Drywalling a ceiling is one of the most physically challenging projects. The sheets of drywall have to be held up and in place long enough to allow you to screw them into the ceiling joists, which is difficult with two people and impossible with one -- unless you have a drywall lift. Rent a metal lift that hydraulically raises the drywall to the ceiling and holds it there, but if you've just got a few sheets to hang, save the money and build the lift yourself.
Use your tape measure to measure the height of the ceiling, from the floor to the ceiling joists. Take the number you come up with and subtract 1 1/2 inches (for the thickness of a 2-by-4), then subtract the thickness of the drywall (generally, 1/2 inch). Cut your long 2-by-4 at that length on your mitre saw.
Lay your long 2-by-4 on the floor on its narrow edge. Lay the 3-foot 2-by-4 at one end, on edge, perpendicular to the longer piece. Drive 2-inch screws through the face of the shorter 2-by-4, into the end of the longer one, so it forms a T.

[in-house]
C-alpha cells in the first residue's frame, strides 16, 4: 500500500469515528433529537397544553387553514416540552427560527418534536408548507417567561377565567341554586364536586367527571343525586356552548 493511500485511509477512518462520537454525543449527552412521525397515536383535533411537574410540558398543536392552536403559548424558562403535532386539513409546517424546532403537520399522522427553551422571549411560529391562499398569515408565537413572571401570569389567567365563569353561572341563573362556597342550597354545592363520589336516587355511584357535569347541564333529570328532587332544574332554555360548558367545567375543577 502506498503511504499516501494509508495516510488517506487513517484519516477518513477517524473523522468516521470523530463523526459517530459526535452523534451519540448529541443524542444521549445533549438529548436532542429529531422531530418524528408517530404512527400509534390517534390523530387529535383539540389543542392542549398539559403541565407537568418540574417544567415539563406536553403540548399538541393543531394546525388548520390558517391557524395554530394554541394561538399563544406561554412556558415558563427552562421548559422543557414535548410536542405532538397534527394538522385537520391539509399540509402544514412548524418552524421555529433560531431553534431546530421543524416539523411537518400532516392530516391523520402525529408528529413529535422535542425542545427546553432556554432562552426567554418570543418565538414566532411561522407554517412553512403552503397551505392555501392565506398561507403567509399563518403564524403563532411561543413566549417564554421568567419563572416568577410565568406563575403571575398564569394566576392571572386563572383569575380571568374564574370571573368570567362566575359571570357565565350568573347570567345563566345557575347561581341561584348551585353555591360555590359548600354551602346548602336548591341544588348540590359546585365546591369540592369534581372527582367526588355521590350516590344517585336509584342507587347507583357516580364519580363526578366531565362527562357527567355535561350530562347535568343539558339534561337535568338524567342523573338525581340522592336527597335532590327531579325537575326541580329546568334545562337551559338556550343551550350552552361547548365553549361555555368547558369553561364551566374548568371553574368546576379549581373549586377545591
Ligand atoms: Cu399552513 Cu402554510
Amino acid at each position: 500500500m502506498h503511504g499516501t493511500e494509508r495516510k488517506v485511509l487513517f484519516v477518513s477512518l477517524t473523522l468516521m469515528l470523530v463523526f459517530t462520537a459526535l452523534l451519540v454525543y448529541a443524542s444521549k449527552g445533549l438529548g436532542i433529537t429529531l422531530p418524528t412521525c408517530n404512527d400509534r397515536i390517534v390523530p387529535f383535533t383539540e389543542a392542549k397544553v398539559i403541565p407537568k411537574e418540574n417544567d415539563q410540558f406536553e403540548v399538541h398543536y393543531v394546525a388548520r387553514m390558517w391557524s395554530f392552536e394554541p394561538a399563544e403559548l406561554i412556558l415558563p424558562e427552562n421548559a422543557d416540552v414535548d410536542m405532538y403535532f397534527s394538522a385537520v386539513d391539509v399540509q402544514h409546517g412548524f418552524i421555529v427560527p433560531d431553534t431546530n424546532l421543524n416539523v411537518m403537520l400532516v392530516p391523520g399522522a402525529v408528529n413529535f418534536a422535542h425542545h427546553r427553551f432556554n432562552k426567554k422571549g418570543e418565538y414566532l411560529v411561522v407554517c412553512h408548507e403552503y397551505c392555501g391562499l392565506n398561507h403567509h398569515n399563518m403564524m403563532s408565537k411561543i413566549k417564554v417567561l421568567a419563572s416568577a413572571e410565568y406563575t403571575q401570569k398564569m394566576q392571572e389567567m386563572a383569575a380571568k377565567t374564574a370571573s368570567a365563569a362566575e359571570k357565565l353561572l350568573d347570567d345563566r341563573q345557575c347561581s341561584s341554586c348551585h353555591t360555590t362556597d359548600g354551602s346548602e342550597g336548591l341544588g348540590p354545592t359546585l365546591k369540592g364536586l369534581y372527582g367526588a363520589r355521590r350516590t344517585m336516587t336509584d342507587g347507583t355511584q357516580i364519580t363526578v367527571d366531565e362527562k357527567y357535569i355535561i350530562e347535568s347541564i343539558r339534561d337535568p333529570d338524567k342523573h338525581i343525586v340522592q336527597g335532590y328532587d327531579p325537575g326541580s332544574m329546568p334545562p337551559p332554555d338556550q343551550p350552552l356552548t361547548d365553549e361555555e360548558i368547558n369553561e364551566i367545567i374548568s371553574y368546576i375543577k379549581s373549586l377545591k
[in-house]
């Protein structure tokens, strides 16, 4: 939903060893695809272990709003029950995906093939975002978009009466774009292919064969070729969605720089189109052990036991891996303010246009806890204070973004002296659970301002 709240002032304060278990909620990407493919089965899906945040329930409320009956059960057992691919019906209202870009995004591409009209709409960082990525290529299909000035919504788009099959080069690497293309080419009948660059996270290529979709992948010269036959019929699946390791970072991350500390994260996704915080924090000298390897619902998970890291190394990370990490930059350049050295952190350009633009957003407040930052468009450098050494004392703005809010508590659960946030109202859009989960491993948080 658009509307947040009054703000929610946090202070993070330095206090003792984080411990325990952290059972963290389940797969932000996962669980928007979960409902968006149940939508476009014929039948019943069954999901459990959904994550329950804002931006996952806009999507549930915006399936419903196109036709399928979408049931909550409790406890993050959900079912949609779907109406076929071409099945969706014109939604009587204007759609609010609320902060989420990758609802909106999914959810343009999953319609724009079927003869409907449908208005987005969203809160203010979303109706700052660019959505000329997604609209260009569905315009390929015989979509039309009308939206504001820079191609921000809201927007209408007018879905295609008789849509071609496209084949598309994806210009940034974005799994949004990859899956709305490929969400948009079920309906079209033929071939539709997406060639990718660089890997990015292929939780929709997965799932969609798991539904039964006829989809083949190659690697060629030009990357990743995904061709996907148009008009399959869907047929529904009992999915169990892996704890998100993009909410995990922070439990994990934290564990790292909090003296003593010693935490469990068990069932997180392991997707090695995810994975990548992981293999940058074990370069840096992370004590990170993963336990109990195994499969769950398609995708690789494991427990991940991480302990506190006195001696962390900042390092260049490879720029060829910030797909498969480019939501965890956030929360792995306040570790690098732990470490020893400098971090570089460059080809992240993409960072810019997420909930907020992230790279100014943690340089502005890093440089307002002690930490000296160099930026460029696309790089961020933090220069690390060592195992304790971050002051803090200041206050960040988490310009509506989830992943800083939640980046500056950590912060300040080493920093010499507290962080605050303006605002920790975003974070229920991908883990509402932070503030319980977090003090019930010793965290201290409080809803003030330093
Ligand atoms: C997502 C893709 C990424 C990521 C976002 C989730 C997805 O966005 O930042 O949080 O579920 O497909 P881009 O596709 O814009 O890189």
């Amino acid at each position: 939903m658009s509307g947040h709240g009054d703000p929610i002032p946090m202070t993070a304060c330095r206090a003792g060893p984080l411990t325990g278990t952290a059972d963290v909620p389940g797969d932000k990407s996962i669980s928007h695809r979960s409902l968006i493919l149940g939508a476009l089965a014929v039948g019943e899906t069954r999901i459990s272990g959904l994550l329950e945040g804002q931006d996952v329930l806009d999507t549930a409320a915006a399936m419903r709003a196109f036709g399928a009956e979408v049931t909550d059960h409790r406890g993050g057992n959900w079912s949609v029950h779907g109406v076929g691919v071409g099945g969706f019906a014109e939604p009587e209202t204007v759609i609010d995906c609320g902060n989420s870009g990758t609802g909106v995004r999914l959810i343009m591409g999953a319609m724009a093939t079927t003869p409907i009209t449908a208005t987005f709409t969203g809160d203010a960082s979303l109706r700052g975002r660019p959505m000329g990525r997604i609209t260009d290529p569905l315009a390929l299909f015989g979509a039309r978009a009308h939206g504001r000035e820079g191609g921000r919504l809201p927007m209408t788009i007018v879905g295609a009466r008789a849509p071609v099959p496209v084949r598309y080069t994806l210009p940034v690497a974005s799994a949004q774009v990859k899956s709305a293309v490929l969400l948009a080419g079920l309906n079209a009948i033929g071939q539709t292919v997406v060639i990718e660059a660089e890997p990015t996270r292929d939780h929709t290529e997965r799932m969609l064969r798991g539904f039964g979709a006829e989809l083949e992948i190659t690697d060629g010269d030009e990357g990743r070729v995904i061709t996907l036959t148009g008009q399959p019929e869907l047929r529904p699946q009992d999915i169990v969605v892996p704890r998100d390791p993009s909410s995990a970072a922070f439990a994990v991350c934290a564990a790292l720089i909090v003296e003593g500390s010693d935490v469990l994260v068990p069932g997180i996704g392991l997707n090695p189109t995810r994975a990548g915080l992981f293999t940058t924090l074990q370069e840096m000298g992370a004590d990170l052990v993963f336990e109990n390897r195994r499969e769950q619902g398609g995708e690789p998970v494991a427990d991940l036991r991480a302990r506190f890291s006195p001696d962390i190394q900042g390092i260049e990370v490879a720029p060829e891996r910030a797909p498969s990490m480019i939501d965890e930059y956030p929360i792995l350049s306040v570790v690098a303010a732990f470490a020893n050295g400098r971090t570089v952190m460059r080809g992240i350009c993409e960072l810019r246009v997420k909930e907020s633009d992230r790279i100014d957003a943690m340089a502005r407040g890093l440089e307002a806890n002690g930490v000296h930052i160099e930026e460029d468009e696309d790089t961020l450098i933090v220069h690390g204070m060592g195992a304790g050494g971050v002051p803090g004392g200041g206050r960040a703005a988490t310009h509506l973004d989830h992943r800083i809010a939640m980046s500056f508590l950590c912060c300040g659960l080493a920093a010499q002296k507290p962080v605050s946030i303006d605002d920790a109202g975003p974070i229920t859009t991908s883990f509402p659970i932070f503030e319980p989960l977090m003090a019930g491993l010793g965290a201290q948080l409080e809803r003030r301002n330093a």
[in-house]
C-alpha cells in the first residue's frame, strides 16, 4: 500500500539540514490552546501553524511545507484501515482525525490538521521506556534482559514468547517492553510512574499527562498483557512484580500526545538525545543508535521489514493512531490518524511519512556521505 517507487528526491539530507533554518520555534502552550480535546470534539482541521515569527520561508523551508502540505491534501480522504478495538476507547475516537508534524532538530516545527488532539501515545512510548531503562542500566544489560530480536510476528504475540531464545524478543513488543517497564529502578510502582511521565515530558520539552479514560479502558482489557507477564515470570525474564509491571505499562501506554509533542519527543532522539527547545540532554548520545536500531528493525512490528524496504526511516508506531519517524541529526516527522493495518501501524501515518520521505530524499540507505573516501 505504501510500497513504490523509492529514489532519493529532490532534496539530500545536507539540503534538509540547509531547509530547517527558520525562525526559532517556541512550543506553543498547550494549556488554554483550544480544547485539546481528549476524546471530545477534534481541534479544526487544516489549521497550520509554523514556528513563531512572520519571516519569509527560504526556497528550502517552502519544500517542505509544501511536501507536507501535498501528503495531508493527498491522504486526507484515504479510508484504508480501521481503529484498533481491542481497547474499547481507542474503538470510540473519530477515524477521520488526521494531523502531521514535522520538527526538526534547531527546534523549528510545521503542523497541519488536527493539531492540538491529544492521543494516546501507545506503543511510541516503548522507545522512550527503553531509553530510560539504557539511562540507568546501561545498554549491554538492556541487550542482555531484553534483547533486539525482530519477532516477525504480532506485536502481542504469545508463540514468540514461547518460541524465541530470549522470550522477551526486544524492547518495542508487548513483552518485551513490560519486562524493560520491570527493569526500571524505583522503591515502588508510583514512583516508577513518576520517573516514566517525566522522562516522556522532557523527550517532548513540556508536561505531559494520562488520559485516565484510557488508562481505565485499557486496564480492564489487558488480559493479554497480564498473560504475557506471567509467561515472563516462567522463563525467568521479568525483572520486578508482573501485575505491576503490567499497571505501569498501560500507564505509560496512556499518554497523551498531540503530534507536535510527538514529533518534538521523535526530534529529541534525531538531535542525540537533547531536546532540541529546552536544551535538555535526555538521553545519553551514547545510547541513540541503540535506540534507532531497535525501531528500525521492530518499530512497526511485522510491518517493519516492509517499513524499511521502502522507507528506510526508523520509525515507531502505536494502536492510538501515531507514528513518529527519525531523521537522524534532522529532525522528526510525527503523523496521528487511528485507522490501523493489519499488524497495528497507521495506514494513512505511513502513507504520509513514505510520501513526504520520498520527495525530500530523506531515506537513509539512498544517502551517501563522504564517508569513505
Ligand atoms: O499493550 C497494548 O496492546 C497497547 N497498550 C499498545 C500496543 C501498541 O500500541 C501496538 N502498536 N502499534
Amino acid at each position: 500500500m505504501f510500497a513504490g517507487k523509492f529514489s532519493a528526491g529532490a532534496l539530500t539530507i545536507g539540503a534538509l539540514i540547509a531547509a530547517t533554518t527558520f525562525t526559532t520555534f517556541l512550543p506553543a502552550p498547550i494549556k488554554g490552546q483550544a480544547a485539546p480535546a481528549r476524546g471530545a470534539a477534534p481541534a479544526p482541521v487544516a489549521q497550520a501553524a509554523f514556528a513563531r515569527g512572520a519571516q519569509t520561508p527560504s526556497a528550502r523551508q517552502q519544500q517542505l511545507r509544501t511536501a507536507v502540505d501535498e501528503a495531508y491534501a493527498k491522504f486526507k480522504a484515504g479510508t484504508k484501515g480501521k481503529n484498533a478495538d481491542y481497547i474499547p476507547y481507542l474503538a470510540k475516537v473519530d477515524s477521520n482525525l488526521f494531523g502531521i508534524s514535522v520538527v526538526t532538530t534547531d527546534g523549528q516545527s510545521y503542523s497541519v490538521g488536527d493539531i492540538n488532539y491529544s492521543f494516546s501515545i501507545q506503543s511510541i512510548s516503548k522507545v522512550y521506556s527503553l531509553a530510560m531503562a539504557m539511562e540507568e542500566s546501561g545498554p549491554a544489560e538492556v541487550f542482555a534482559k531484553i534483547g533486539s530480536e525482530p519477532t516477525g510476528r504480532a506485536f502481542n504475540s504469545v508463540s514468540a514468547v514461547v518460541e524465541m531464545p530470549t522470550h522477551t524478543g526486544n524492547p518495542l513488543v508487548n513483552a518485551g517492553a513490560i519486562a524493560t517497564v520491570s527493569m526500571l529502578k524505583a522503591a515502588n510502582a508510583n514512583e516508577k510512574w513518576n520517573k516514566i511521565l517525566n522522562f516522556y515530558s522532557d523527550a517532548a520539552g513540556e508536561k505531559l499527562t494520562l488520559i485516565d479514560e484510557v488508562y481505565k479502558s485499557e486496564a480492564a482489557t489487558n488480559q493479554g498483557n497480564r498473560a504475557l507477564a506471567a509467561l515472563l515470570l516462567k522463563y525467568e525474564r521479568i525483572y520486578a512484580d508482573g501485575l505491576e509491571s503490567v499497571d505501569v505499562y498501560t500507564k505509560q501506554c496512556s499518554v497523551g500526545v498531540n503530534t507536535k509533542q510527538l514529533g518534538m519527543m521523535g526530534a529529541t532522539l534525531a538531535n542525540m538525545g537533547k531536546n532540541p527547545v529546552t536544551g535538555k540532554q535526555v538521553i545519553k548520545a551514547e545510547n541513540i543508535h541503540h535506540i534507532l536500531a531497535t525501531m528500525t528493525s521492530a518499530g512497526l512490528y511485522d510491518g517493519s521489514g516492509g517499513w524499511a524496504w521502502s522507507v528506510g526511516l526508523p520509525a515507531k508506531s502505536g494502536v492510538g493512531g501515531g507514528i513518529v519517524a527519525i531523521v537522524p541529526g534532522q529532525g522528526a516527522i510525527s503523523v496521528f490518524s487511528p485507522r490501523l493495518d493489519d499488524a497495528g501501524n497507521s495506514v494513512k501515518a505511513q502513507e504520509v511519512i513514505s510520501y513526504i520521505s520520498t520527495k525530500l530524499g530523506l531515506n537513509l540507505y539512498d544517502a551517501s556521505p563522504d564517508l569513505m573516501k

Set the piece of drywall on end against the wall, under the ceiling area where it will go, with the finish side facing out. Set the short piece of your drywall lift against the drywall. Use your screw gun to sink four to six 1 3/4-inch screws through the 3-foot 2-by-4 and into the drywall. The screws shouldn't go all the way through. Let the end of the long 2-by-4 rest on the floor.
Carefully lift your drywall sheet toward the ceiling. Initially lift it by the edges, letting the attached 2-by-4 apparatus just hang from it. But once you've got the sheet near the ceiling, grab the long 2-by-4 (which will be nearly vertical by now) and jam it between the ceiling and the floor, guiding the sheet into place. Once it's where it belongs and the drywall lift is holding it up, bring in your ladder, climb up, and sink drywall screws through the drywall and into the joists. Once the piece is secure, unscrew the drywall lift and remove it.
Wear goggles while using your screwgun.